Making homegrown mung bean sprouts is easy! My guide explains the method, the equipment required and useful tips. A delicious stir-fry recipe is also included.
Reading: how to stir fry mung bean sprouts
Have you ever tried growing vegetables in your kitchen? I’ve shared a post on homegrown garlic sprouts previously. Today I’d like to introduce another versatile vegetable that you can easily produce at home: Mung bean sprouts (绿豆芽). A quick and tasty stir-fry recipe is also included.
What are mung bean sprouts
In my food-related childhood memories, mung beans (绿豆) have a distinctive presence. These little, dried green beans were made into many delicious dishes: Mung bean congee, mung bean cake, chilled mung bean soup, and many others.
But the most fascinating thing was to watch my dad sprout them at home. Kept in a moist, dark environment, mung beans would grow white, long, crunchy sprouts within a few days. It was magical in my eyes!
Known as lǜ Dòu Yá (绿豆芽) in Chinese, mung bean sprouts are widely used in Chinese cuisine to create savoury dishes, such as stir-fries, salads & soup. I love their crispy, juicy texture and the fact that they are low in calories (about 30 calories/100g) but packed with healthy nutrients.
Three golden rules to follow
To successfully grow mung bean sprouts at home, you need to follow three golden rules:
- Use good quality mung beans which are plump, smooth and uniform in size.
- Make sure the beans are always moist, but not waterlogged, throughout the sprouting process.
- Block light as much as possible to avoid colour change and bitterness.
Please be aware that the warmer the room temperature is, the faster the beans would sprout. So the time required varies. It usually takes between 4-6 days for the entire process.
Before you start, make sure you have the following items at hand:
- A colander (or a large sieve). The beans will sprout inside the colander. The holes of the colander will help to drain off the water effectively while rinsing the beans twice a day during the process.
- A large, non-transparent bowl. It should be big enough to hold the colander. It collects any water dripping off the colander and blocks the light.
- Two pieces of cloth (eg. tea towels). Preferably, they should be dense enough to block the light. One piece is for covering the beans. The other is for covering the entire bowl.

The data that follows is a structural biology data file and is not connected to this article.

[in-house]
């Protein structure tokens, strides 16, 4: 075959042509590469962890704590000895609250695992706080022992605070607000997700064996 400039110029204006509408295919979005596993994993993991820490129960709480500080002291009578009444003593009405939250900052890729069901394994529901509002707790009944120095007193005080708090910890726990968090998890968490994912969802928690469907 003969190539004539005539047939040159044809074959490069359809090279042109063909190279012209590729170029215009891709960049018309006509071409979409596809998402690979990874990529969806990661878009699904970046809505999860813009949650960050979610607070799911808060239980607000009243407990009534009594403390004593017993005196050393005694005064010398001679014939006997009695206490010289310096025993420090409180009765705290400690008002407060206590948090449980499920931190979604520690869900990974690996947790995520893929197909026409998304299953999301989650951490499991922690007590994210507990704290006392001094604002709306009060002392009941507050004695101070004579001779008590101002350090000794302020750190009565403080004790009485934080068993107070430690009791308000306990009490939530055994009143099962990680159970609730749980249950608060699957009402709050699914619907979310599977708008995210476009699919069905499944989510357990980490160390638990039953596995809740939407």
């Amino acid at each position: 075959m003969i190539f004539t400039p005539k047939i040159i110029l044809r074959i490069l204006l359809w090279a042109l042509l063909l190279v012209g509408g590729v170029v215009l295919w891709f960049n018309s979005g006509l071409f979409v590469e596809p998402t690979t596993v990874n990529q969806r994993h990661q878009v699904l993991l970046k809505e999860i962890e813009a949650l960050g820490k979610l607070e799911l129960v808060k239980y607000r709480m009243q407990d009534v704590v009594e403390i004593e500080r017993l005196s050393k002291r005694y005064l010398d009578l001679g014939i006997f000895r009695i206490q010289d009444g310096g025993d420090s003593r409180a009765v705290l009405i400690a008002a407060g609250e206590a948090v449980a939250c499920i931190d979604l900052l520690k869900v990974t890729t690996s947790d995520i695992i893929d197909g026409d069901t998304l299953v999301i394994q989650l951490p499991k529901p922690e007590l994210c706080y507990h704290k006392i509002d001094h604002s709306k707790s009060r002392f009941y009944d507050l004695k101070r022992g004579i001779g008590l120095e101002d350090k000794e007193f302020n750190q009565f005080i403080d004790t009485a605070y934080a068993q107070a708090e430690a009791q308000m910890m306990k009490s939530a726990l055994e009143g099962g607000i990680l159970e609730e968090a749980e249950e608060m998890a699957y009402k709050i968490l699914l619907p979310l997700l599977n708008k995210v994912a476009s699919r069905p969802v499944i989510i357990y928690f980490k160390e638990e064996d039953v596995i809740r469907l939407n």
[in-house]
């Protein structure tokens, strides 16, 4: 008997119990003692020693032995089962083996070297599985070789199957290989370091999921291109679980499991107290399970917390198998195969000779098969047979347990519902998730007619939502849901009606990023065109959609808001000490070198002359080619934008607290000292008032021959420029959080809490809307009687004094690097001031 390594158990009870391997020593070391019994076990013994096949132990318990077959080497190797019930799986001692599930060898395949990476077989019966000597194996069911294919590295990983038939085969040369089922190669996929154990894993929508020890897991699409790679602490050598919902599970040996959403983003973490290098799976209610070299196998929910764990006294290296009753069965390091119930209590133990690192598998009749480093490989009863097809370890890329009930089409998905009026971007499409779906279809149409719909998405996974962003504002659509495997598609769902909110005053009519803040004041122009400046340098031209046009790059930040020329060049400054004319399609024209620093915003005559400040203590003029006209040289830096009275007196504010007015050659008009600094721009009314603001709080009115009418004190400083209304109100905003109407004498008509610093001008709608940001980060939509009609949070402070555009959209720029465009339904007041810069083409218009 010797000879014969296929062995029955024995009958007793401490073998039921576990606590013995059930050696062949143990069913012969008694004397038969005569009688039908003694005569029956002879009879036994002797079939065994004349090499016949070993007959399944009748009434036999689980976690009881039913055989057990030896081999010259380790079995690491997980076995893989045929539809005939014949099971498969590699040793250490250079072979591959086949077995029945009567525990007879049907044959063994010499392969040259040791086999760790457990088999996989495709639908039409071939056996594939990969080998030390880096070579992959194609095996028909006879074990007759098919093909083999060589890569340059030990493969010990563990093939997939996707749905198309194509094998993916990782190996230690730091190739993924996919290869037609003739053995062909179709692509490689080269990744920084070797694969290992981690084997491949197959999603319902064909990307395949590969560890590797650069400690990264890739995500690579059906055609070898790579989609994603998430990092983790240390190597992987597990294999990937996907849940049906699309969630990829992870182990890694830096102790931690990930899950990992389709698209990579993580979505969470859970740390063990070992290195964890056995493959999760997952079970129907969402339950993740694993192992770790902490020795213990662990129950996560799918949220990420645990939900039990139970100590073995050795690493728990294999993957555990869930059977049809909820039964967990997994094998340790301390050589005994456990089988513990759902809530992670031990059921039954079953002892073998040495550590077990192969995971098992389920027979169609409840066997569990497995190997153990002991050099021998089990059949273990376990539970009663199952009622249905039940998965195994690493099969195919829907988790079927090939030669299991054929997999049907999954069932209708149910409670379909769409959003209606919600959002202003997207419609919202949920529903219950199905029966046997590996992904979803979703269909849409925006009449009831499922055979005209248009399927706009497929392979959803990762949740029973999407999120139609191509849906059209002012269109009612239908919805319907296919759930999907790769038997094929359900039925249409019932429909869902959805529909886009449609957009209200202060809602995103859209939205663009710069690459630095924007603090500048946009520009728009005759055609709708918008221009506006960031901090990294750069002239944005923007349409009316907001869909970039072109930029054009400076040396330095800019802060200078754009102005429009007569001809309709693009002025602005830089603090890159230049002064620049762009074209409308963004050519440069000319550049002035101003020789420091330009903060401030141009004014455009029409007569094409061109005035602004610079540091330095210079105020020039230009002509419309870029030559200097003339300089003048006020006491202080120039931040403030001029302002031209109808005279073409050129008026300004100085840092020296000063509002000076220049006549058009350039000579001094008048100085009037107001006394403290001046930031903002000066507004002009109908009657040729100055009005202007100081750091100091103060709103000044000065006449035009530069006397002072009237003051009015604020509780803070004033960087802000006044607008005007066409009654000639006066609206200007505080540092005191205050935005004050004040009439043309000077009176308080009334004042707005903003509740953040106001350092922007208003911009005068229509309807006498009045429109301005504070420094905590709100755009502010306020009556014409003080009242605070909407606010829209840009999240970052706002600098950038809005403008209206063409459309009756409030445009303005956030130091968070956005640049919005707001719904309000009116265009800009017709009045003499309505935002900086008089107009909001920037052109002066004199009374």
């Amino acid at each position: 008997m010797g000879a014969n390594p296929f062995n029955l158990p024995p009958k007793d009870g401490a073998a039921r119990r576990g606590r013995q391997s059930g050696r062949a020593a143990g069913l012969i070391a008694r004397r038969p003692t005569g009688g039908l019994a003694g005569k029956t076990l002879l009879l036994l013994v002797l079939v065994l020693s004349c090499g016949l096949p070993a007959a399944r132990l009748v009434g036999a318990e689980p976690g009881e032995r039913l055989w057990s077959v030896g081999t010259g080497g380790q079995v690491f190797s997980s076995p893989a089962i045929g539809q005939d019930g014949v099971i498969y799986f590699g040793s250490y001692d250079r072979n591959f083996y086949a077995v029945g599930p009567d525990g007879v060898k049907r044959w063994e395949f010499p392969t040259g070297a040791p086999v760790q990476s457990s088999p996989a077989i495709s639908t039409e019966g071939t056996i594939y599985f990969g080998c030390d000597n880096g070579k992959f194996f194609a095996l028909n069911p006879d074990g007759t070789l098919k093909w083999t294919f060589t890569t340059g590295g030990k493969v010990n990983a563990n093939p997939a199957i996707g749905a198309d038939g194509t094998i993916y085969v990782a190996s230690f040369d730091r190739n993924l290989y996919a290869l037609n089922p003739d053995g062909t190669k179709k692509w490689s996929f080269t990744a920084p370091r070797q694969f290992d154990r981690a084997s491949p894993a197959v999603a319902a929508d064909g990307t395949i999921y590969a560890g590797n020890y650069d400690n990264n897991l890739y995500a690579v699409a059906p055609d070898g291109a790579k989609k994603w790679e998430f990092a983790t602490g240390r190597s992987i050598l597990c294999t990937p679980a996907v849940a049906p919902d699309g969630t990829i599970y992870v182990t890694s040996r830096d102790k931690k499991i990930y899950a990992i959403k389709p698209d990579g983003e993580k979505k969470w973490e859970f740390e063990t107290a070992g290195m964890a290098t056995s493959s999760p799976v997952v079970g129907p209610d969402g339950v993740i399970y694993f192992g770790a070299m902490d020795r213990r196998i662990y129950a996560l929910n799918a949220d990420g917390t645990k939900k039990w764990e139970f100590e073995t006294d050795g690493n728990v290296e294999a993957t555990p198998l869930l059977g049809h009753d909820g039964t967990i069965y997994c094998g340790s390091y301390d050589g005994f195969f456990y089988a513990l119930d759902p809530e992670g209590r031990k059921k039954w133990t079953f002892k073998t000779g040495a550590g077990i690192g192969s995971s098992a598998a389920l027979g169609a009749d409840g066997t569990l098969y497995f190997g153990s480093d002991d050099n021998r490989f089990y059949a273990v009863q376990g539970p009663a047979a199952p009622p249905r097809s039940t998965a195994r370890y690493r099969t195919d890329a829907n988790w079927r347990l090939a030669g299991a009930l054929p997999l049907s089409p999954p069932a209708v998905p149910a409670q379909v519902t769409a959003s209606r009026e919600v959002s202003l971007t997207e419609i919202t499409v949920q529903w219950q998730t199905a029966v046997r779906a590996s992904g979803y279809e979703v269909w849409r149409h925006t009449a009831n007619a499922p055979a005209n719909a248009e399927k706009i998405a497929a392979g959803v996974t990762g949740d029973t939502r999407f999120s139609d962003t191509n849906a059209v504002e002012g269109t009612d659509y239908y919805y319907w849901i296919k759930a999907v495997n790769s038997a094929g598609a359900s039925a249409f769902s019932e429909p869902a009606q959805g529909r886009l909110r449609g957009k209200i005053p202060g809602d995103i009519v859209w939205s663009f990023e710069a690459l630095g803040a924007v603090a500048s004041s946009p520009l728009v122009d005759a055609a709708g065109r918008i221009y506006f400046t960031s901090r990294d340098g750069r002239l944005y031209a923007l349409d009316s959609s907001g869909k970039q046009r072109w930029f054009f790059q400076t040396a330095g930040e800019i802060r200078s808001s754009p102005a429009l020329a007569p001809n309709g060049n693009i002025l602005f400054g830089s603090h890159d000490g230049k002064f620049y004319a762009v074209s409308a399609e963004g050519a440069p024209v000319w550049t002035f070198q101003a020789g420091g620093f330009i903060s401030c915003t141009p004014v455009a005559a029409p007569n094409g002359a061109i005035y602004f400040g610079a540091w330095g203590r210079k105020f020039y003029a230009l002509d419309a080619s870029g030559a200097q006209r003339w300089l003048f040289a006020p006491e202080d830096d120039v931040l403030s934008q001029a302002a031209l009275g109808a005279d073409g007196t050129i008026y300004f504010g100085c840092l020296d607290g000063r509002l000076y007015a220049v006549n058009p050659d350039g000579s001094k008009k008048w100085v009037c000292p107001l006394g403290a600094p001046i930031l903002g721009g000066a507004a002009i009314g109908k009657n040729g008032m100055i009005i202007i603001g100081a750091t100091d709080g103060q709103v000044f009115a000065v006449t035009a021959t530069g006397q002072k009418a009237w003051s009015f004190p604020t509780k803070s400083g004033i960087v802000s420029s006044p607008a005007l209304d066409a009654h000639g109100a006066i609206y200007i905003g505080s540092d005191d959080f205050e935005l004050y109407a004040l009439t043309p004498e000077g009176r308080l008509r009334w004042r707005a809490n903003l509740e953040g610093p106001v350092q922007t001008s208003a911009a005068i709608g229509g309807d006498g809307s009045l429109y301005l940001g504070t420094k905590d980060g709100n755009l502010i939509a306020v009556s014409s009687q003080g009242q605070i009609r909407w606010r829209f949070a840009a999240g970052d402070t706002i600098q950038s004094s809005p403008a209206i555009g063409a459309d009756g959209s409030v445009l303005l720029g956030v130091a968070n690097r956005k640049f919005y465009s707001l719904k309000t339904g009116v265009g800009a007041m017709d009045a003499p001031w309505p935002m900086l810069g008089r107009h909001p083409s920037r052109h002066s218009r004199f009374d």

- A plate that fits in the colander. It is placed on top of the cloth which covers the beans. The weight helps the bean sprouts to grow fatter and straighter.
Four steps to sprout mung beans
STEP 1: Prepare the mung beans
Choose good quality mung beans which are plump, smooth & uniform in size. Remove the poor quality beans which are dark or wrinkled.
Rinse the mung beans thoroughly. Then put the beans into a bowl filled with clean water. Leave to soak until they double in size and some tiny sprouts appear. This process takes about 1-2 days depending on the quality of the beans and the room temperature.
STEP 2: Set up the sprouting bowl
Drain the beans. Place them in a colander. Spread to reduce overlapping. Cover with a wet towel then place a plate on top.
Put the colander inside a large bowl (non-transparent). Then cover with a piece of cloth to block light. Leave in a cool, shady place.
STEP 3: Rinse twice a day
In the next 3-5 days, rinse the beans under running water twice a day (Set alarms in case you forget). This is how to do it each time:
- Uncover the bowl. Remove the colander.
- Take the plate away but do not remove the towel over the beans.
- Rinse under running water. Then put the plate back.
- Place the colander back into the bowl. Cover with the cloth.
STEP 4: Harvest and store
When the bean sprouts are fully grown, pull them out of the colander (the roots will be caught in the holes). Store in a sealable bag in the fridge for up to three days.
Before using, rinse the sprouts several times to remove most of the green skin off the beans.
How to use mung bean sprouts
As a commonly used ingredient, mung bean sprouts play a versatile role in Chinese cuisine. They are appreciated for their crispy, juicy texture and the mild bean flavour. Here are the popular ways to cook them:
- Pair with meat. In stir-fry dishes, mung bean sprouts go well with pork, beef, chicken or fish. The classic delicacies like Sichuan Boiled Beef & Sichuan Boiled Fish often use them as an accompaniment.
- Cook with noodles. It’s very popular to add mung bean sprouts to fried noodle dishes, for example, the Cantonese classic Beef Chow Fun.
- Make a salad. Blanche the bean sprouts in boiling water for 20 seconds. Drain then leave to cool. Season with an Easy Chinese Dressing that I introduced for my cucumber salad recipe.
- Do a Stir-fry. The recipe included in this post is a good example.
How to make a tasty stir-fry
Stir-frying mung bean sprouts is super easy. Having some herbs & seasoning ready at hand, you can finish cooking in just 2 minutes. To make the dish colourful and tasty, I include the following ingredients:
- Garlic, fresh red chilli, scallions
- Sichuan pepper. It adds an interesting flavour kick but please feel free to omit if unavailable.
- Light soy sauce, Chinese black rice vinegar, a little salt and sugar
To retain the crispiness of the sprouts, you need to fry them on highest possible heat and act fast without overcooking. Otherwise, you might end up with a soggy, watery dish.
I hope my post has inspired you! Let me know the result in the comment section below.
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